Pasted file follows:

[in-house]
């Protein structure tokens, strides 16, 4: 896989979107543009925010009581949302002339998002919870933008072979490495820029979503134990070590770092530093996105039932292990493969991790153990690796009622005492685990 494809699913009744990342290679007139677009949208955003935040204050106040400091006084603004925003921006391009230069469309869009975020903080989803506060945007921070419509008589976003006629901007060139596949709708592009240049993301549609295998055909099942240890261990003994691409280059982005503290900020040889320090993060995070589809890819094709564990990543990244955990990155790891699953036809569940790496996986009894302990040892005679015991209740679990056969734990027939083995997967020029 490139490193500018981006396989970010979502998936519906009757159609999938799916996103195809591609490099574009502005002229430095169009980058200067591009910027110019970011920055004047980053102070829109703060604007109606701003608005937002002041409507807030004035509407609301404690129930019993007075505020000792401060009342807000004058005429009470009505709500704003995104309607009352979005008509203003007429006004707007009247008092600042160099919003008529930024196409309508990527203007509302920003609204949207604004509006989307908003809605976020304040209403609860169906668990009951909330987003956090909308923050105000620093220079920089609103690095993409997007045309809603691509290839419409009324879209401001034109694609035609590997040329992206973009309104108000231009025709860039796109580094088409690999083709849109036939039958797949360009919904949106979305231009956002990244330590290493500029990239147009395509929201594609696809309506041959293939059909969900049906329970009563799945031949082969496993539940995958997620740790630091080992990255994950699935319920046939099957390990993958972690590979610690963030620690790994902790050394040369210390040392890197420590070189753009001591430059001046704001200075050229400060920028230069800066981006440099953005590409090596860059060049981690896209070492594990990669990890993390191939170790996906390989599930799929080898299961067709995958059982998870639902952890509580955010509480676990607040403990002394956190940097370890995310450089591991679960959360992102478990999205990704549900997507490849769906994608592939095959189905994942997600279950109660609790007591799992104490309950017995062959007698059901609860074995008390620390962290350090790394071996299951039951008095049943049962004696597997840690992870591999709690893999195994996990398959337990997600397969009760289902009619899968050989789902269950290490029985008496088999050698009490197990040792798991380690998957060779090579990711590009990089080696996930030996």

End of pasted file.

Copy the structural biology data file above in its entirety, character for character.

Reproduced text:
[in-house]
């Protein structure tokens, strides 16, 4: 896989979107543009925010009581949302002339998002919870933008072979490495820029979503134990070590770092530093996105039932292990493969991790153990690796009622005492685990 494809699913009744990342290679007139677009949208955003935040204050106040400091006084603004925003921006391009230069469309869009975020903080989803506060945007921070419509008589976003006629901007060139596949709708592009240049993301549609295998055909099942240890261990003994691409280059982005503290900020040889320090993060995070589809890819094709564990990543990244955990990155790891699953036809569940790496996986009894302990040892005679015991209740679990056969734990027939083995997967020029 490139490193500018981006396989970010979502998936519906009757159609999938799916996103195809591609490099574009502005002229430095169009980058200067591009910027110019970011920055004047980053102070829109703060604007109606701003608005937002002041409507807030004035509407609301404690129930019993007075505020000792401060009342807000004058005429009470009505709500704003995104309607009352979005008509203003007429006004707007009247008092600042160099919003008529930024196409309508990527203007509302920003609204949207604004509006989307908003809605976020304040209403609860169906668990009951909330987003956090909308923050105000620093220079920089609103690095993409997007045309809603691509290839419409009324879209401001034109694609035609590997040329992206973009309104108000231009025709860039796109580094088409690999083709849109036939039958797949360009919904949106979305231009956002990244330590290493500029990239147009395509929201594609696809309506041959293939059909969900049906329970009563799945031949082969496993539940995958997620740790630091080992990255994950699935319920046939099957390990993958972690590979610690963030620690790994902790050394040369210390040392890197420590070189753009001591430059001046704001200075050229400060920028230069800066981006440099953005590409090596860059060049981690896209070492594990990669990890993390191939170790996906390989599930799929080898299961067709995958059982998870639902952890509580955010509480676990607040403990002394956190940097370890995310450089591991679960959360992102478990999205990704549900997507490849769906994608592939095959189905994942997600279950109660609790007591799992104490309950017995062959007698059901609860074995008390620390962290350090790394071996299951039951008095049943049962004696597997840690992870591999709690893999195994996990398959337990997600397969009760289902009619899968050989789902269950290490029985008496088999050698009490197990040792798991380690998957060779090579990711590009990089080696996930030996």